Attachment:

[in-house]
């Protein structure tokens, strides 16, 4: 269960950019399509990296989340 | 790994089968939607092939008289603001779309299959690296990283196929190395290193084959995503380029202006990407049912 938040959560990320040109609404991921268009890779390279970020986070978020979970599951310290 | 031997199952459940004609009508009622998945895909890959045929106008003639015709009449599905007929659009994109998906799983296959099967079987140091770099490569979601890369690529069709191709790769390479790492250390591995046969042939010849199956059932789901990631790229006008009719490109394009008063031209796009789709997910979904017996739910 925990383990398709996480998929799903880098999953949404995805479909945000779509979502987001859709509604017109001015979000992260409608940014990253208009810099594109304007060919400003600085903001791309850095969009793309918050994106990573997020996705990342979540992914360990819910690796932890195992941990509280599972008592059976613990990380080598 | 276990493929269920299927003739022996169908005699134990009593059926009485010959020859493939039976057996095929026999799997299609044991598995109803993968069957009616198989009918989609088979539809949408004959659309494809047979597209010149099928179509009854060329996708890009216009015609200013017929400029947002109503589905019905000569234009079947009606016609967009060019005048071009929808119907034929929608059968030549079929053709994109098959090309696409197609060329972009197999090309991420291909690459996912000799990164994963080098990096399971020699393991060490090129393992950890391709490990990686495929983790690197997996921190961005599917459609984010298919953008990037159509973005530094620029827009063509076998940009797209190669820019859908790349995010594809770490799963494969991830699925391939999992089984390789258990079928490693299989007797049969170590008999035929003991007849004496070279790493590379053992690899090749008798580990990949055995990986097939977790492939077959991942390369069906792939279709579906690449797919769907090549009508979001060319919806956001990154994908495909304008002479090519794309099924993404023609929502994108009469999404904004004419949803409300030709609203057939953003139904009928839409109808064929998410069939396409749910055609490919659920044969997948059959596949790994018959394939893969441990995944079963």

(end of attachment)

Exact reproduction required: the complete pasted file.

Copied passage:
[in-house]
């Protein structure tokens, strides 16, 4: 269960950019399509990296989340 | 790994089968939607092939008289603001779309299959690296990283196929190395290193084959995503380029202006990407049912 938040959560990320040109609404991921268009890779390279970020986070978020979970599951310290 | 031997199952459940004609009508009622998945895909890959045929106008003639015709009449599905007929659009994109998906799983296959099967079987140091770099490569979601890369690529069709191709790769390479790492250390591995046969042939010849199956059932789901990631790229006008009719490109394009008063031209796009789709997910979904017996739910 925990383990398709996480998929799903880098999953949404995805479909945000779509979502987001859709509604017109001015979000992260409608940014990253208009810099594109304007060919400003600085903001791309850095969009793309918050994106990573997020996705990342979540992914360990819910690796932890195992941990509280599972008592059976613990990380080598 | 276990493929269920299927003739022996169908005699134990009593059926009485010959020859493939039976057996095929026999799997299609044991598995109803993968069957009616198989009918989609088979539809949408004959659309494809047979597209010149099928179509009854060329996708890009216009015609200013017929400029947002109503589905019905000569234009079947009606016609967009060019005048071009929808119907034929929608059968030549079929053709994109098959090309696409197609060329972009197999090309991420291909690459996912000799990164994963080098990096399971020699393991060490090129393992950890391709490990990686495929983790690197997996921190961005599917459609984010298919953008990037159509973005530094620029827009063509076998940009797209190669820019859908790349995010594809770490799963494969991830699925391939999992089984390789258990079928490693299989007797049969170590008999035929003991007849004496070279790493590379053992690899090749008798580990990949055995990986097939977790492939077959991942390369069906792939279709579906690449797919769907090549009508979001060319919806956001990154994908495909304008002479090519794309099924993404023609929502994108009469999404904004004419949803409300030709609203057939953003139904009928839409109808064929998410069939396409749910055609490919659920044969997948059959596949790994018959394939893969441990995944079963």